As barrel prices continue to soar and our oil addiction grows stronger, we continue to look for renewable energy alternatives and green innovation in hopes of reducing our dependence on foreign oil. Eventually, there will come a time when we squeeze every ounce of oil from the Earth, but for now, the Canadian Oil Sands appear to have all of our global oil production needs covered. Alberta oil sands deposits represent the second-largest petroleum reserve in the world after Saudi Arabia’s, and production is expected to more than double during the next five years. Sounds good, right? Not so fast…
The Athabasca oil sands are large deposits of heavy crude oil (bitumen), located in northeastern Alberta, Canada. In addition to bitumen, oil sands also include a mixture of sand, clay or other minerals, and water. Bitumen must be treated before it can be used by refineries to produce gasoline and diesel fuels. At room temperature, bitumen acts similarly to cold molasses, making it difficult to work with. A variety of treatment methods are currently available to oil sand producers and new technology is constantly being developed.
Canada’s first oil sands mine started production in 1967 and has rapidly expanded in the past decade. The Athabasca Valley is the most active region for this unique method of oil extraction. However, this is not an easy process. The first thing that must be done is to clear the forest, then remove the dirt above the oil sands layer, along with two tons of sand itself. One of the problems is that only twenty percent of Canada’s total oil sands area has deposits close enough to the surface to be mined. So how do they reach the deeper areas of the earth?
If you consider everything involved to produce a single barrel of oil, the oil sands process is easily the most energy intensive type of oil available. Consequently, oil sands development is the single largest contributor to the increase in climate change in Canada, and it is estimated that it will account for 80 million tons of CO2 emissions this year.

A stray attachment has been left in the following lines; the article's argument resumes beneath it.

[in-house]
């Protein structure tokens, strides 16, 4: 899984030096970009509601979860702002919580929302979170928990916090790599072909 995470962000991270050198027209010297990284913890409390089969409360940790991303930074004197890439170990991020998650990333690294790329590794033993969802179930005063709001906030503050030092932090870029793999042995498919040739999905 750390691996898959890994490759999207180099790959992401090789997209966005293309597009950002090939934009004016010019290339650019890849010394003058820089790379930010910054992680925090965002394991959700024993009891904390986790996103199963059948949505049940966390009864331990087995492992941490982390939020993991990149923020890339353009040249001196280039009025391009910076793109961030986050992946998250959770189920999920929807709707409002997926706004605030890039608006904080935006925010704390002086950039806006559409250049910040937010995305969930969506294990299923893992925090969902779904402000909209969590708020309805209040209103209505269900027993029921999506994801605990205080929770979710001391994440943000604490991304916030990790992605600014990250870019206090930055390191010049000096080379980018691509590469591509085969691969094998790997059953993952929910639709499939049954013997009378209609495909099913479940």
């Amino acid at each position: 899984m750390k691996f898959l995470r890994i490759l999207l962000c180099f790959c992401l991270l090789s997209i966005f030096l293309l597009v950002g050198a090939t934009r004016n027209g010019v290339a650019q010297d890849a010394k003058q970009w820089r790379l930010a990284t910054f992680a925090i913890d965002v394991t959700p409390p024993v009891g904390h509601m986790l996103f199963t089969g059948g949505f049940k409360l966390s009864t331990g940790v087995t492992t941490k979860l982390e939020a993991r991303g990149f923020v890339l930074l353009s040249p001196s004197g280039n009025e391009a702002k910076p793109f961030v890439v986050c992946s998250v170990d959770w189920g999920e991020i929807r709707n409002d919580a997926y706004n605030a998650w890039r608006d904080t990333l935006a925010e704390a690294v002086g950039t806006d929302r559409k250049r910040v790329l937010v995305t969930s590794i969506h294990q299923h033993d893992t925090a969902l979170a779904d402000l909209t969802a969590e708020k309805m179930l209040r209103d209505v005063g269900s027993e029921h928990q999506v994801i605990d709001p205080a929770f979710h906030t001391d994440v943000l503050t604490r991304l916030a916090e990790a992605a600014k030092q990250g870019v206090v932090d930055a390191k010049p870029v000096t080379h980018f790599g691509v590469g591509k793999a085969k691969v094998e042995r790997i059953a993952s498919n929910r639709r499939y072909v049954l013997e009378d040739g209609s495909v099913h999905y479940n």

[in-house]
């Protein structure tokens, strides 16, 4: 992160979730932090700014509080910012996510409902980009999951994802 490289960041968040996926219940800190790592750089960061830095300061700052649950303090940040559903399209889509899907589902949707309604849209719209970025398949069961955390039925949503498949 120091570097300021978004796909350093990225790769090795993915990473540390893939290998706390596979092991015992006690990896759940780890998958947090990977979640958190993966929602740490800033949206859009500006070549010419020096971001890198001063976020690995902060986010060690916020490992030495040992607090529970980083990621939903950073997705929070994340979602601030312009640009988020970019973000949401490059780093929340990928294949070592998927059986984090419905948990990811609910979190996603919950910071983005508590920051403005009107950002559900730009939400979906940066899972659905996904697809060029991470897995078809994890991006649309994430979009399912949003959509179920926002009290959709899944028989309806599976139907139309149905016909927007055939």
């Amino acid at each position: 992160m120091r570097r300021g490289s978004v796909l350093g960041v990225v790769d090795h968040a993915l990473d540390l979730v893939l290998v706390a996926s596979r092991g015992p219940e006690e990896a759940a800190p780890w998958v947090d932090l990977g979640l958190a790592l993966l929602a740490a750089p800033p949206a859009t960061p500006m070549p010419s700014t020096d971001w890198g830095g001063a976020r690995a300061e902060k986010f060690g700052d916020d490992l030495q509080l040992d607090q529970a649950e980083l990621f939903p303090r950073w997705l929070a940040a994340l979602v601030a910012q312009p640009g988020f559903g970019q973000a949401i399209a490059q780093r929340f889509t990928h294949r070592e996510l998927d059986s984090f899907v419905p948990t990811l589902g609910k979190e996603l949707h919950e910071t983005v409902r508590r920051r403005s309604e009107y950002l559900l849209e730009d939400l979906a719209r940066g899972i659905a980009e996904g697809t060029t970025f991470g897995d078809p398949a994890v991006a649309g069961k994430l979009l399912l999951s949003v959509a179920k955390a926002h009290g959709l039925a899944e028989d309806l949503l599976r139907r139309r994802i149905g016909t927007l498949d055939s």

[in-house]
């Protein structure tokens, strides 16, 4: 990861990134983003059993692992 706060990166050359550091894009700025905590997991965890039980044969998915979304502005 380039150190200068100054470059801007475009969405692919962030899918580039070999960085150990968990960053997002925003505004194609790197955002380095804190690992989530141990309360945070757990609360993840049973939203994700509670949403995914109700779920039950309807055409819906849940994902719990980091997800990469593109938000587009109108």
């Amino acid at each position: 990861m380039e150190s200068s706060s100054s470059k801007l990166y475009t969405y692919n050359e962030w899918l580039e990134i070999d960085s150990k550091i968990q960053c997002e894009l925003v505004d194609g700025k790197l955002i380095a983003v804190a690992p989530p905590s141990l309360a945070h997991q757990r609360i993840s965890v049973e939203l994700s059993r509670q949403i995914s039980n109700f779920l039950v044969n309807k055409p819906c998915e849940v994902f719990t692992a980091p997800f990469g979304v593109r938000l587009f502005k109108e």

The oil sands industry claims that they are doing everything they can to reduce carbon dioxide emissions and protect the environment. Canada made an international commitment to meeting greenhouse gas emissions reduction targets outlined in the Kyoto Protocol – the goal was to reduce emissions to six per cent below 1990 levels by 2010. Unfortunately, Canada hasn’t come anywhere close to this number so far. In 2004 emissions levels had significantly increased and continue to rise. Oil sands executives insist that they will find a way to reduce this number, but in order to meet their goal, emissions must go down by 280 million tons per year. If the tar sands continue to operate as predicted, there is no way they will achieve this goal.
So let’s pretend that the oil sands industry eventually finds a way to reduce CO2 emissions. There are still a variety of ecological concerns that haven’t been addressed. What about the water issue? One of the major concerns about the oil sands is the amount of water required in the oil extraction process. One barrel is lost, destroyed and gone forever, for every barrel of oil produced. Also, if the tar sands are to supply the ever growing appetite for oil in the US, Canada and China, it is likely it will require tailing ponds the size of Lake Ontario. After all, the moisture involved in the steam process has to go somewhere. Because the oil is locked into the earth’s surface, there is no barrier to keep it from the water table. The heating process is slow and takes years, and so is the cooling process. Usually the contaminated water will discharge into tailing ponds like the one near Mildred Lake. Because this process has been going on for years, the tailing ponds now cover over 75 square miles and are in danger of polluting other water sources, including the Athabasca River. As a result, there have been multiple instances of ducks and other animals dying from pollutants in the water. There is now research that supports what many believed for years. A recent study revealed that scientists found increased levels of carcinogenic chemicals linked to oil sands mining in the Athabasca River.
“Oil sands represent a decision point for North America and the world,” says Simon Dyer of the Pembina Institute, a widely respected Canadian environmental group. “Are we going to get serious about alternative energy, or are we going to go down the unconventional-oil track? The fact that we’re willing to move four tons of earth for a single barrel really shows that the world is running out of easy oil.”
Isn’t it time to finally kick our dirty oil addiction and turn to more sustainable energy sources?